The Reverend Martin Luther King Jr. waves to the March on Washington crowd from the steps of the Lincoln Memorial, the site of his “I Have a Dream” speech. (Associated Press)

The speech took less than 18 minutes to deliver.

It was inspired by wording in the Bible, the Declaration of Independence, the U.S. Constitution, the works of William Shakespeare and Abraham Lincoln’s Emancipation Proclamation and Gettysburg Address.

It talked about the “shameful condition” of a country where basic rights, including life and liberty, were denied because of skin color.

It was named the top American speech of the 20th century in a poll of scholars.

Its most famous lines — eight sentences that begin “I have a dream” — were not in the original text. They were added as the speech was being delivered.

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Martin Luther King Jr. stood in the shadow of Lincoln’s great statue at the 1963 March on Washington urging the people gathered to be a force for justice. Black people had the same right as white people to “life, liberty and the pursuit of happiness,” he said.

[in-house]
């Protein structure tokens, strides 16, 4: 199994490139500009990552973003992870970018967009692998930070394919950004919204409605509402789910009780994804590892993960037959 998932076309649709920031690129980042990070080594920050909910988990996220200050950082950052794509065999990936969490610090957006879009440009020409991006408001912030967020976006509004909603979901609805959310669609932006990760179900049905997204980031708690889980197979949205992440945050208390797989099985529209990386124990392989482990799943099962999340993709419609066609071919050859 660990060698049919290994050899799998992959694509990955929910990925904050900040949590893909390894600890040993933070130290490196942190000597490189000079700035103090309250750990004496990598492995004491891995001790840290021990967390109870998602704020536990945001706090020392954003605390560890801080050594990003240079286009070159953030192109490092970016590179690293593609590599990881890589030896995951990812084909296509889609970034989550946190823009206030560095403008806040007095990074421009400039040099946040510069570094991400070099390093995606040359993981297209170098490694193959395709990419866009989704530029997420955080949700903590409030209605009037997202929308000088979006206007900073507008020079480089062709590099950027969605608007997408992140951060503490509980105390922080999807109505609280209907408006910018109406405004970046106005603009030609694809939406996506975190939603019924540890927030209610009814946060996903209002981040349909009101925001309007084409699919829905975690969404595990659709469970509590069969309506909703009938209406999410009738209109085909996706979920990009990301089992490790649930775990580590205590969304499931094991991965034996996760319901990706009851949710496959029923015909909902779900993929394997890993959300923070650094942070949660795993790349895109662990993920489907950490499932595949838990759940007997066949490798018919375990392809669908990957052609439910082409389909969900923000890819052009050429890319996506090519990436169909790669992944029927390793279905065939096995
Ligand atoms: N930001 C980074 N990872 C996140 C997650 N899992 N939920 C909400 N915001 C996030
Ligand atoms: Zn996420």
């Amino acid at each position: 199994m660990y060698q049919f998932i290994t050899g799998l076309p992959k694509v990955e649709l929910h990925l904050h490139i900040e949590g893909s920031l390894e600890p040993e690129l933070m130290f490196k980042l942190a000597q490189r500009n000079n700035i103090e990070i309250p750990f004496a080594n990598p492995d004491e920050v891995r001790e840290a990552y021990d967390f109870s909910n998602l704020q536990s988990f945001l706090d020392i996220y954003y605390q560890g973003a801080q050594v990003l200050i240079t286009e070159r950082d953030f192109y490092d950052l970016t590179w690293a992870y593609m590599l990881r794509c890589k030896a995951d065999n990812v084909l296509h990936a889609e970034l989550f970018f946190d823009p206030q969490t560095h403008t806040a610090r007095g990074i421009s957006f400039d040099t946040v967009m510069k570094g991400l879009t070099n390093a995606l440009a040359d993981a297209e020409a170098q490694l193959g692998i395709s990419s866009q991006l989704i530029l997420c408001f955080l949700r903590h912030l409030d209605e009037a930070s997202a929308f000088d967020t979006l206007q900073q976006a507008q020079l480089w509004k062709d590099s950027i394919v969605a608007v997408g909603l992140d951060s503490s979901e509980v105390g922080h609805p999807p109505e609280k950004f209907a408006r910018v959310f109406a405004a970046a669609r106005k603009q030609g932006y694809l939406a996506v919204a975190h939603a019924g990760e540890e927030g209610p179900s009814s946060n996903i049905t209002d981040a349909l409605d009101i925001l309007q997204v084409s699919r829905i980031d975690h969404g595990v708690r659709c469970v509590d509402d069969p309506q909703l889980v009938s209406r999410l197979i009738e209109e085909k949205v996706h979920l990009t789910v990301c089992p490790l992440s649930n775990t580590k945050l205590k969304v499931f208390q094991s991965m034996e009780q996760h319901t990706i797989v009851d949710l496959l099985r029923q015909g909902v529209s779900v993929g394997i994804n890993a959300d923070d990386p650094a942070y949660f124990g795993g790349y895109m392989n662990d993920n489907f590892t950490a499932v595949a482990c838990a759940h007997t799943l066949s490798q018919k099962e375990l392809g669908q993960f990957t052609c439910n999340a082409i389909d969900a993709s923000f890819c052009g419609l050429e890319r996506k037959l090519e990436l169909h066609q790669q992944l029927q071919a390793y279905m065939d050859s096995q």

Throughout his speech, King employed a language tool called anaphora (uh-NAFF-o-ruh), in which words are repeated at the start of sentences to make a bigger impact. The best example was his use of the phrase “I have a dream.” Each time he said it, the crowd got more excited.

“I have a dream that one day this nation will rise up, live out the true meaning of its creed: ‘We hold these truths to be self-
evident: that all men are created equal.’ . . .

“I have a dream that my four little children will one day live in a nation where they will not be judged by the color of their skin but by the content of their character. . . .

That part of his speech was an idea King had used in previous speeches. King, an experienced preacher by then, added it as he sensed the crowd’s mood.

As the final speaker on the long summer day, King wanted to leave the crowd revved up. To do that, he began repeating himself again.

He mentioned mountains and hills across the country, each time urging people to “Let freedom ring!”

It was a stirring message of hope and promise, not just for black Americans but for all Americans. As one newspaper reporter wrote, “He sent the crowd away feeling that the long journey had been worthwhile.”

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